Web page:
Sport is number one practiced martial art in world.

LOUISIANA La. When Connie Lavergne came to Lafayette two decades ago, she didn't know she would become Acadiana's first lady of judo.

"USL was just looking for someone that could teach all those odd sports ... judo, fencing, swimming along with all the regular sports," she said. "I thought it would be a good fit."

That's how the former Kentucky state judo champion came South and helped promote a program that is now recognized nationally among the sport's devotees. At the same time, she's helped make the area a hotbed for the number one practiced martial art in the world.

Consider these facts:

Last summer, 781 youths in Lafayette Parish elementary and middle schools took part in organized judo programs.

The University of Louisiana judo club annually ranks among the top collegiate units in the country, with the women's team winning its first national collegiate title in March.

That club annually hosts the Swamp Classic Open, in existence for 12 years and one of the nation's premier events.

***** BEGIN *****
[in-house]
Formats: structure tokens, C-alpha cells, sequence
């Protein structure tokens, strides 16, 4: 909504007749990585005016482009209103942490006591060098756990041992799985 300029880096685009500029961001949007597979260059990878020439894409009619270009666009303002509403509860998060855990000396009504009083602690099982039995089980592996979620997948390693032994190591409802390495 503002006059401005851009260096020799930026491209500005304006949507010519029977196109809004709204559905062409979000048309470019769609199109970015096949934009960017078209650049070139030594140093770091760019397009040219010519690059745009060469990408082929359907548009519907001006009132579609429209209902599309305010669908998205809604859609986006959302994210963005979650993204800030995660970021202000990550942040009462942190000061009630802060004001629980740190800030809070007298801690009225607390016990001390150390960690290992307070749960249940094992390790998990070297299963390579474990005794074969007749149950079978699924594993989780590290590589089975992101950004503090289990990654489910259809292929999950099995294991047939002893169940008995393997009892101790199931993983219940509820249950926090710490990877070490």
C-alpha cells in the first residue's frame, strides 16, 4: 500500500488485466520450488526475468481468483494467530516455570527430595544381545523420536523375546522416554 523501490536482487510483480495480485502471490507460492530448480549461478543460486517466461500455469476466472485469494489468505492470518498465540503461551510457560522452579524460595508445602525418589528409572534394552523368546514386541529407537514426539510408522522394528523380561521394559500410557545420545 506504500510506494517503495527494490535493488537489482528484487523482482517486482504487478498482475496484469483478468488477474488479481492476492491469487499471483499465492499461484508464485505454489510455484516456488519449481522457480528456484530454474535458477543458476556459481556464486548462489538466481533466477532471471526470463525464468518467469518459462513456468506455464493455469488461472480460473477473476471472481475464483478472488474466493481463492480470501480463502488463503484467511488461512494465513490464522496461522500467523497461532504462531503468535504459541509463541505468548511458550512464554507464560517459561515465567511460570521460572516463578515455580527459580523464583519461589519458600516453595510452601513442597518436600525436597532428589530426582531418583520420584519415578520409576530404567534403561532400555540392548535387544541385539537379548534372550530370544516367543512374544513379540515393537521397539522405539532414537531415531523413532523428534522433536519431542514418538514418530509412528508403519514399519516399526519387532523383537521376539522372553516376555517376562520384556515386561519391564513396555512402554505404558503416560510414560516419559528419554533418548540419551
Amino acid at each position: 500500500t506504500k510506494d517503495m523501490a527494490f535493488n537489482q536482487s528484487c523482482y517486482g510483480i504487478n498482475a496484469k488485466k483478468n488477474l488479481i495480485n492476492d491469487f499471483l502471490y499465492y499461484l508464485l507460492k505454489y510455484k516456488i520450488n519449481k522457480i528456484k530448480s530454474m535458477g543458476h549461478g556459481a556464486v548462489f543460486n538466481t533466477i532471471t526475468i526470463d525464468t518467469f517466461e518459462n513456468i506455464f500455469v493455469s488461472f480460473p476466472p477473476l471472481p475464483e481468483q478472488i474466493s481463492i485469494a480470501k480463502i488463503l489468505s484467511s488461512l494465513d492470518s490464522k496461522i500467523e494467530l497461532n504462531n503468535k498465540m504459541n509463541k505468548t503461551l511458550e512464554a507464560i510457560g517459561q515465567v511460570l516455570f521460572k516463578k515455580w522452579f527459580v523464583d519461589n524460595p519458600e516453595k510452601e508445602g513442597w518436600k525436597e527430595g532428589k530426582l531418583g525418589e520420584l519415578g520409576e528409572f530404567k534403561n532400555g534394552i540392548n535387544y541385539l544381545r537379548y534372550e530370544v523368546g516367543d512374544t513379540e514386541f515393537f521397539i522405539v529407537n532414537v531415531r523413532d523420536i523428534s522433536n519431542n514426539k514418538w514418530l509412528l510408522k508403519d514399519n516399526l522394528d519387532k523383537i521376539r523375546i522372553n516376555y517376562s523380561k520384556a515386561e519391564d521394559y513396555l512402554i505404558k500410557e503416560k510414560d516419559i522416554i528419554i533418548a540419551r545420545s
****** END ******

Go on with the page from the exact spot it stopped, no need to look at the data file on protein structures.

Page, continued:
UL also serves as site of the National Judo Training Facility, designated by the USA Judo organization, meaning that athletes, coaches and officials from across the country take part in activities at the facility.

Not bad for an organization that drew laughter in the mid-1980s when Lavergne took her fledgling group to regional competitions.

"They were a wonderful group, but I basically had no idea what I was doing," she said. "I was 23 years old and coaching a group of boys, and that was pretty much unheard of then. And there weren't many opportunities for girls at all."

A lot has changed since then, much of it through Lavergne's efforts and the establishment of a multi-level "pyramid" program that involves participants ranging from a recreational level all the way to internationally-competitive performers.

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Dan McDonald